New York Times Q1 earnings revealed

The New York Times Company is circling the outer rim of its death spiral. Not unexpectedly, first quarter results were disappointing, even considering the difficult business environment.

Management was ready with spin to explain away the problems as not its fault. CEO Janet Robinson ascribed the weak advertising revenues to the economic downturn magnified by the effects of "secular change in our business." Robinson added that they are "diligently managing their business for the long term and transitioning into the digital era."

Ad revenue fell nearly 10%.

Circulation income showed a modest uptick. Undoubtedly, this came from the increase in the newsstand price to $1.50 and the cover price to $1.25 in the early third quarter of 2007. But squeezing revenue from circulation is always a fool's errand in the news game. Raising prices decreases circulation and eventually pressures ad rates. In the jargon of strategic consulting, this is called "harvesting" a business. Of course, after the harvest a field tends to be pretty empty.

I cancelled my home subscription to the Washington Post almost four months ago and they're still dropping it on my driveway. Presumably, they are trying to meet minimum circulation guarantees to advertisers.

Even worse for the Times, it is failing to make good on its announced strategy to cope with the secular industry decline it acknowledges. With revenue fading fast, structural changes urgently have to be made to the expenses. In 2007 Robinson announced a planned reduction in their annual cost base of $230 million in 2008 and 2009, excluding the effects of inflation and one-time costs.

This equals $28.8 million per quarter. Cost reduction for this quarter totaled only $5.7 million, $21.1 million less than promised. That is a whopping 80% less than promised.

This harsh realization must explain the motivations for the layoff accelerations reported yesterday.

Sam Zell has been in the driver's seat at the Tribune Company for just a few months and already word on the street has it that he will need the lenders' cooperation to survive. Tribune bonds have plunged from 60 to 30 over the last four months:

Q1 Tribune bond prices

The alarm bells are deafening. 
The New York Times Company is circling the outer rim of its death spiral. Not unexpectedly, first quarter results were disappointing, even considering the difficult business environment.

Management was ready with spin to explain away the problems as not its fault. CEO Janet Robinson ascribed the weak advertising revenues to the economic downturn magnified by the effects of "secular change in our business." Robinson added that they are "diligently managing their business for the long term and transitioning into the digital era."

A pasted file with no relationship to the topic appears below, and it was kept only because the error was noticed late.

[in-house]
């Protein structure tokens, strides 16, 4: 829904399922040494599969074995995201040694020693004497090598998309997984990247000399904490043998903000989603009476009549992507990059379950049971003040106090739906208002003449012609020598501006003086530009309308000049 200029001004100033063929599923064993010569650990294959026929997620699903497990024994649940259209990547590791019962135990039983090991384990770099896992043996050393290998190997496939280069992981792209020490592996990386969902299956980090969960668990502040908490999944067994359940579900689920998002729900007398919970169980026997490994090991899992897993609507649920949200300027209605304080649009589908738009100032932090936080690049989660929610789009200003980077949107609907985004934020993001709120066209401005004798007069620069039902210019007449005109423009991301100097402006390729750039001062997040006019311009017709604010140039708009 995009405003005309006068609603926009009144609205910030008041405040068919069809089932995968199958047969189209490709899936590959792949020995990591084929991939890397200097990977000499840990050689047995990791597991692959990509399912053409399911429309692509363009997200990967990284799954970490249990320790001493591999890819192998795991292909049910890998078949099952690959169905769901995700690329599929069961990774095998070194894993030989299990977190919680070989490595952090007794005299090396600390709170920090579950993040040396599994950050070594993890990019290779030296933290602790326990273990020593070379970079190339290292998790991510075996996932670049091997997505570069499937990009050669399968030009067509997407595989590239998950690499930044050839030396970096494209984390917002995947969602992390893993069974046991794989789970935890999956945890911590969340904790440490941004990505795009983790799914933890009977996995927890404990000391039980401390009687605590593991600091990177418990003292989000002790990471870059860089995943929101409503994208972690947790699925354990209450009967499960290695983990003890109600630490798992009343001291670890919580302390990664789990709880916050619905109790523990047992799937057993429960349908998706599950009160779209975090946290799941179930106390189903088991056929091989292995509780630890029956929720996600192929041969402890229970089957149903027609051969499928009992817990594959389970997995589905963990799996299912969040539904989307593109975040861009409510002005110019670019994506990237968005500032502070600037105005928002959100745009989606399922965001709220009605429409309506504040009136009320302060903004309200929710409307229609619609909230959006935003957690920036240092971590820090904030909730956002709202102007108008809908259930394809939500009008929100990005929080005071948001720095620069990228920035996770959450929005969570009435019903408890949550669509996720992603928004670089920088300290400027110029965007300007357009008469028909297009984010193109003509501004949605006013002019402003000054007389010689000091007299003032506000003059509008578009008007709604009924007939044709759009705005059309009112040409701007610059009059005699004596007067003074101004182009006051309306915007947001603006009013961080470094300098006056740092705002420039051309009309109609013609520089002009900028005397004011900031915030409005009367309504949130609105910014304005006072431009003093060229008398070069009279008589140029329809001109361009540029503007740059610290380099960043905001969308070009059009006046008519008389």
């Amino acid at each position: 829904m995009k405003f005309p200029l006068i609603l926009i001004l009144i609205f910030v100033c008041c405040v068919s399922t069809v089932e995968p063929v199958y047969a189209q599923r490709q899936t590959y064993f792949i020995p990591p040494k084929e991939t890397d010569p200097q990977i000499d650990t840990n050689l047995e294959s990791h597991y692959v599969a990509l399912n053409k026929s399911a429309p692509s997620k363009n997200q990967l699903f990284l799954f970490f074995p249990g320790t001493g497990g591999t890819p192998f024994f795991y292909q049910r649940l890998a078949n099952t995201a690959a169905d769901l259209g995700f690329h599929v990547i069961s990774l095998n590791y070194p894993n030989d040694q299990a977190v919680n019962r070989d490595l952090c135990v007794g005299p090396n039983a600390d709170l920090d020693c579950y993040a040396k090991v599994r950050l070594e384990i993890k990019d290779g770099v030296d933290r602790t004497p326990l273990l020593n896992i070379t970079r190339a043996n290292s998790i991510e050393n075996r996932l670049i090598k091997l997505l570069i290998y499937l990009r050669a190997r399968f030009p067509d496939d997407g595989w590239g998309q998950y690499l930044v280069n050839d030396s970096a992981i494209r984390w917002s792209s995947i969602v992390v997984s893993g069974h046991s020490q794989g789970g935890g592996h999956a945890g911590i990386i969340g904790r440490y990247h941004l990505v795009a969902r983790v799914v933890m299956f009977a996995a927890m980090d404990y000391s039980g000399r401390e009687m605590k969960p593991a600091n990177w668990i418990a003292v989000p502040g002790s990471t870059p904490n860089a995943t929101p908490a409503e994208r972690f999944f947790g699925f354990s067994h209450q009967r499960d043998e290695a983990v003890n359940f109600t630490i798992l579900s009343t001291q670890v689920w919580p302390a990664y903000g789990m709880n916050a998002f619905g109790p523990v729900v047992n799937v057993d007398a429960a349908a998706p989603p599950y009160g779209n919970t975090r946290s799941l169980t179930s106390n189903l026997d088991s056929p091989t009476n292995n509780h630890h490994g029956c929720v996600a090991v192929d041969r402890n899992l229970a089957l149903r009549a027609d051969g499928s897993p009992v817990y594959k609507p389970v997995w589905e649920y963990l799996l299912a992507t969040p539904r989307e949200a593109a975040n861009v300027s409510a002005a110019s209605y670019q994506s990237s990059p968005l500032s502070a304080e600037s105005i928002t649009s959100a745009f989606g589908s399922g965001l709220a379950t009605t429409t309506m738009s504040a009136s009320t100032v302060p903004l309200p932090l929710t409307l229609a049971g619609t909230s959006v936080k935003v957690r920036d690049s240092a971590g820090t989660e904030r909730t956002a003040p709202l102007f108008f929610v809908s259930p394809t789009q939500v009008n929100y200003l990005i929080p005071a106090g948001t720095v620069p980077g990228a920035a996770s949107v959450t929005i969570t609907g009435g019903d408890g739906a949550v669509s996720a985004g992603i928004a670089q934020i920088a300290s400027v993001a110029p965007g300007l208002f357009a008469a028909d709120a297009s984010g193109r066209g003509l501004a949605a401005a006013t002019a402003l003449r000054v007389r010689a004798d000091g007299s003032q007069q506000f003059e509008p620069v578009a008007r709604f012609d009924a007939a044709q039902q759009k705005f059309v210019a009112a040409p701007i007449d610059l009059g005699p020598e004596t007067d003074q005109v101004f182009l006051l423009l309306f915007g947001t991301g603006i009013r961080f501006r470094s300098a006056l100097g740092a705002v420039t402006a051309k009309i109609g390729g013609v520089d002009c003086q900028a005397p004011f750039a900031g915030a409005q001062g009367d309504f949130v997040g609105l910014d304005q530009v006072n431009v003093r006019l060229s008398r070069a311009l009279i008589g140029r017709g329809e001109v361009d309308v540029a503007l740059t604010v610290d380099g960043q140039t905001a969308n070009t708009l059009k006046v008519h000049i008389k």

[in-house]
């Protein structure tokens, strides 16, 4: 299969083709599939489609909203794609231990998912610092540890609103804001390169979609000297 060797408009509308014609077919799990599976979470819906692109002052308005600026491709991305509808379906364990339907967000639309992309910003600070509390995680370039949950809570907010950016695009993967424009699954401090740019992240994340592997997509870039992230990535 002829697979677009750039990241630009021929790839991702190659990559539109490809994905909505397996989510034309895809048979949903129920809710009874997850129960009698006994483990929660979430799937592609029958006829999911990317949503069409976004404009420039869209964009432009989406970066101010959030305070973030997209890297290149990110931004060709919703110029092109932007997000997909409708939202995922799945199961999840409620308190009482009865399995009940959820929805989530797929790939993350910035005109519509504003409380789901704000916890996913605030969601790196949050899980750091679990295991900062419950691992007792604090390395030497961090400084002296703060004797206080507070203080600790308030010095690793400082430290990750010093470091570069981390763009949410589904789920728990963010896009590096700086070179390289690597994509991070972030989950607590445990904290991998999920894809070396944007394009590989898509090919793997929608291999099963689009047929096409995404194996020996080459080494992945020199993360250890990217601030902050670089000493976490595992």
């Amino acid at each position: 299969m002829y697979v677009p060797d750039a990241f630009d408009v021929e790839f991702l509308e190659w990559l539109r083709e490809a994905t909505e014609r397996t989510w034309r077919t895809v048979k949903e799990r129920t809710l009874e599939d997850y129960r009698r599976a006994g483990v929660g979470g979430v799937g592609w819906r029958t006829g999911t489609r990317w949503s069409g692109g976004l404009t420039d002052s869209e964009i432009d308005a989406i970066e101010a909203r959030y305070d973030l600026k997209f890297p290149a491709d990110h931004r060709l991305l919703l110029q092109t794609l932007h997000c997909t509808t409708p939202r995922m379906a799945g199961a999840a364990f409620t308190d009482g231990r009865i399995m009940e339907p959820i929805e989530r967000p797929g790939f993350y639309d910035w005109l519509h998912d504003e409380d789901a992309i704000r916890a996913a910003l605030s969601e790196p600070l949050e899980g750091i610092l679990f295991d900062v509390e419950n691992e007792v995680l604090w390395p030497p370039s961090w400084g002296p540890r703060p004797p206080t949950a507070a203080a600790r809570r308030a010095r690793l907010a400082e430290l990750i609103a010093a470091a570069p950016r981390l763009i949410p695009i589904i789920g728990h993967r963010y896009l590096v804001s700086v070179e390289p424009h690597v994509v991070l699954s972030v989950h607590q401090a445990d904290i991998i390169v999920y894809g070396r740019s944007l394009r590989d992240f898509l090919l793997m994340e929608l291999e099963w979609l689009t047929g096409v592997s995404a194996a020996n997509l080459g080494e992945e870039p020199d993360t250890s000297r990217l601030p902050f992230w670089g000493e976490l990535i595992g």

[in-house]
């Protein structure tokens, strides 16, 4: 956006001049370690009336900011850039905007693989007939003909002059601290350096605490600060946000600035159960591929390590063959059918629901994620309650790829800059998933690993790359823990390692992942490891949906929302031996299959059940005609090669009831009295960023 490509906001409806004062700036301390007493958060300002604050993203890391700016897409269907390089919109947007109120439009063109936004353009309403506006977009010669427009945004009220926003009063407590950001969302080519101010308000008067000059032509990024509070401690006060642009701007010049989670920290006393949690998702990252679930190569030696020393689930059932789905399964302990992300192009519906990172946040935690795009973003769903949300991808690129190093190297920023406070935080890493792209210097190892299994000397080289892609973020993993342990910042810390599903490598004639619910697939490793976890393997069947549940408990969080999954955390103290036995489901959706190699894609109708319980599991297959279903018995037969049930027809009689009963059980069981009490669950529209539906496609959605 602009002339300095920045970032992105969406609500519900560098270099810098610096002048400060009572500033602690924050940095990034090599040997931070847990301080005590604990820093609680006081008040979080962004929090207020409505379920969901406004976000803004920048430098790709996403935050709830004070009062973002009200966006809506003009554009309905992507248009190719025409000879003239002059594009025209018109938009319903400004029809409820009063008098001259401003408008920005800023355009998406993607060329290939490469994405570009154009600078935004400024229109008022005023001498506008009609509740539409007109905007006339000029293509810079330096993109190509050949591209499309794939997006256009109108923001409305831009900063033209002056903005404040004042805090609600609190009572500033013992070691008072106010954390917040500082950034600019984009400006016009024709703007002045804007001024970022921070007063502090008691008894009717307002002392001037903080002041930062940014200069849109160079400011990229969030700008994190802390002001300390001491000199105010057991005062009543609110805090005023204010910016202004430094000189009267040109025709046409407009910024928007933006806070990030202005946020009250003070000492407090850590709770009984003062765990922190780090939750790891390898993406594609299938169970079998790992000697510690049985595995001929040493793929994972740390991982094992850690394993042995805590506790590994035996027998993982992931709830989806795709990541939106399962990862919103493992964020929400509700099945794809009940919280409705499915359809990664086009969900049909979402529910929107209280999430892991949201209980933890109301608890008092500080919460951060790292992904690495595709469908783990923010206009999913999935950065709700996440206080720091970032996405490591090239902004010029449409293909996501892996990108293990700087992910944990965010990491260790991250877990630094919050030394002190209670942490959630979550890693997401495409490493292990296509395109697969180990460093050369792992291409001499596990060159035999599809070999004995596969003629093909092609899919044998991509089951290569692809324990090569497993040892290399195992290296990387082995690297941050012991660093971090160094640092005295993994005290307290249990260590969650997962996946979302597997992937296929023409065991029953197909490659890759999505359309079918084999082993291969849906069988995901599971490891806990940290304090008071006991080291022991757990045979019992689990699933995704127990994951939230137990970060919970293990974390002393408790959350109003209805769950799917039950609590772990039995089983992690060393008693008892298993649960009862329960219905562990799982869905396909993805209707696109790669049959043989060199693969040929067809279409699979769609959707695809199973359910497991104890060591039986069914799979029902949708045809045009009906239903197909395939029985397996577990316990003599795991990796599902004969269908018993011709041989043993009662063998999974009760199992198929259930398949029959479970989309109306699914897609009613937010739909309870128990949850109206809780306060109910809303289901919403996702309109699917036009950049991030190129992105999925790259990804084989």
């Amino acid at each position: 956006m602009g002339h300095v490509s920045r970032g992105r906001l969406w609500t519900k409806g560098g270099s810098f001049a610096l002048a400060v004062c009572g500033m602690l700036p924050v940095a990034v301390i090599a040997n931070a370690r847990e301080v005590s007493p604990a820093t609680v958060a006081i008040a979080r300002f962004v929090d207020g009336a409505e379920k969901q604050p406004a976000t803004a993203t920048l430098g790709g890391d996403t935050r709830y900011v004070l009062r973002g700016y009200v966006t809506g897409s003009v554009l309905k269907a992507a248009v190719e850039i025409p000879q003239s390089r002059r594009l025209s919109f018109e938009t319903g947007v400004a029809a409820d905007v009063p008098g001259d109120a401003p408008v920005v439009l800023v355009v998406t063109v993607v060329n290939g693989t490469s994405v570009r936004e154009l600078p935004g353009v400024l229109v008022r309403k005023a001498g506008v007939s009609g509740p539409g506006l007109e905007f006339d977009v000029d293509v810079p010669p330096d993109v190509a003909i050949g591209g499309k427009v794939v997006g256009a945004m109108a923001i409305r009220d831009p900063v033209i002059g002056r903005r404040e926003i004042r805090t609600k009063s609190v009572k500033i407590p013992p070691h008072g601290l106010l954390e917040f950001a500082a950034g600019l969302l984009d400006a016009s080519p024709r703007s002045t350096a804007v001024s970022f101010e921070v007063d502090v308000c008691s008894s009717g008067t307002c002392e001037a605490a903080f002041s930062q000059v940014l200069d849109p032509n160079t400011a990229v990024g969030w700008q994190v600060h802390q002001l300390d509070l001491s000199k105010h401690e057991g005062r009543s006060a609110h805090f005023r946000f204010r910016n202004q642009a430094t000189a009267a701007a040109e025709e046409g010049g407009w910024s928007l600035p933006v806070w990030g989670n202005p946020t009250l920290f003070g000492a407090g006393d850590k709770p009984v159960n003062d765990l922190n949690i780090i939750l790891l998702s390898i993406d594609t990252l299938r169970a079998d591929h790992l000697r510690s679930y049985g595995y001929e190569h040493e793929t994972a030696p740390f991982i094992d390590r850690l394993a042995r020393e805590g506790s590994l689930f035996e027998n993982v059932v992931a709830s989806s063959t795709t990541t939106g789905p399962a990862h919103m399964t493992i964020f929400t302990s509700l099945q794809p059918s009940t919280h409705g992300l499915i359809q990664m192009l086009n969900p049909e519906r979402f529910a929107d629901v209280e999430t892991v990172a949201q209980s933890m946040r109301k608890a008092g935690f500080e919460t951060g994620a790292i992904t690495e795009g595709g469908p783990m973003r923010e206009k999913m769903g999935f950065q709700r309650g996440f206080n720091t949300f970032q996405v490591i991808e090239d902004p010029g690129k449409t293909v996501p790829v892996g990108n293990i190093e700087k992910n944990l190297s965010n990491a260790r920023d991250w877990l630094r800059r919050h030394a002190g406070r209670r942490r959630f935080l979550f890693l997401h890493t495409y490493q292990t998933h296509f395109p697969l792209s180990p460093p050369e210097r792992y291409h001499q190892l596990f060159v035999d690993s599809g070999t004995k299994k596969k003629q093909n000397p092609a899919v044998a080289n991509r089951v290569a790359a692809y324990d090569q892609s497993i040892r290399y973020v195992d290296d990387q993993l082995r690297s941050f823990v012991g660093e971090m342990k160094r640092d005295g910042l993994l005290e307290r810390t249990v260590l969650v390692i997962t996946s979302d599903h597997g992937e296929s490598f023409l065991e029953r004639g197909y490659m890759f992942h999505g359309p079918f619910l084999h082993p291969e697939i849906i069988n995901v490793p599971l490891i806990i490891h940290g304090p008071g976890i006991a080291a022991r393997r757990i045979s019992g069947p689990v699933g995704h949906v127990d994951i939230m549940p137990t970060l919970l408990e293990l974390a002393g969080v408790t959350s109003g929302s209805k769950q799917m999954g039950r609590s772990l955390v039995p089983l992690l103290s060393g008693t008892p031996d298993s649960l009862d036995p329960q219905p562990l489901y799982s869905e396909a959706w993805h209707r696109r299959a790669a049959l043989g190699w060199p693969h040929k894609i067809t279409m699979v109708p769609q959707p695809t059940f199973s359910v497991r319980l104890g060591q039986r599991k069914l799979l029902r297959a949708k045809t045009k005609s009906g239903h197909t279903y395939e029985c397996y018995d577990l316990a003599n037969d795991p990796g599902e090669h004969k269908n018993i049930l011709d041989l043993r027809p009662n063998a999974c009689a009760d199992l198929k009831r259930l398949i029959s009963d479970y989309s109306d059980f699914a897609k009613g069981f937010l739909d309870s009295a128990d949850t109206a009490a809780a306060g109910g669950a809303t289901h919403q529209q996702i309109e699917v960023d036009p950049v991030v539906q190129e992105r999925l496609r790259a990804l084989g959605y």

Ad revenue fell nearly 10%.

Circulation income showed a modest uptick. Undoubtedly, this came from the increase in the newsstand price to $1.50 and the cover price to $1.25 in the early third quarter of 2007. But squeezing revenue from circulation is always a fool's errand in the news game. Raising prices decreases circulation and eventually pressures ad rates. In the jargon of strategic consulting, this is called "harvesting" a business. Of course, after the harvest a field tends to be pretty empty.

I cancelled my home subscription to the Washington Post almost four months ago and they're still dropping it on my driveway. Presumably, they are trying to meet minimum circulation guarantees to advertisers.

Even worse for the Times, it is failing to make good on its announced strategy to cope with the secular industry decline it acknowledges. With revenue fading fast, structural changes urgently have to be made to the expenses. In 2007 Robinson announced a planned reduction in their annual cost base of $230 million in 2008 and 2009, excluding the effects of inflation and one-time costs.

This equals $28.8 million per quarter. Cost reduction for this quarter totaled only $5.7 million, $21.1 million less than promised. That is a whopping 80% less than promised.

This harsh realization must explain the motivations for the layoff accelerations reported yesterday.

Sam Zell has been in the driver's seat at the Tribune Company for just a few months and already word on the street has it that he will need the lenders' cooperation to survive. Tribune bonds have plunged from 60 to 30 over the last four months:

Q1 Tribune bond prices

The alarm bells are deafening.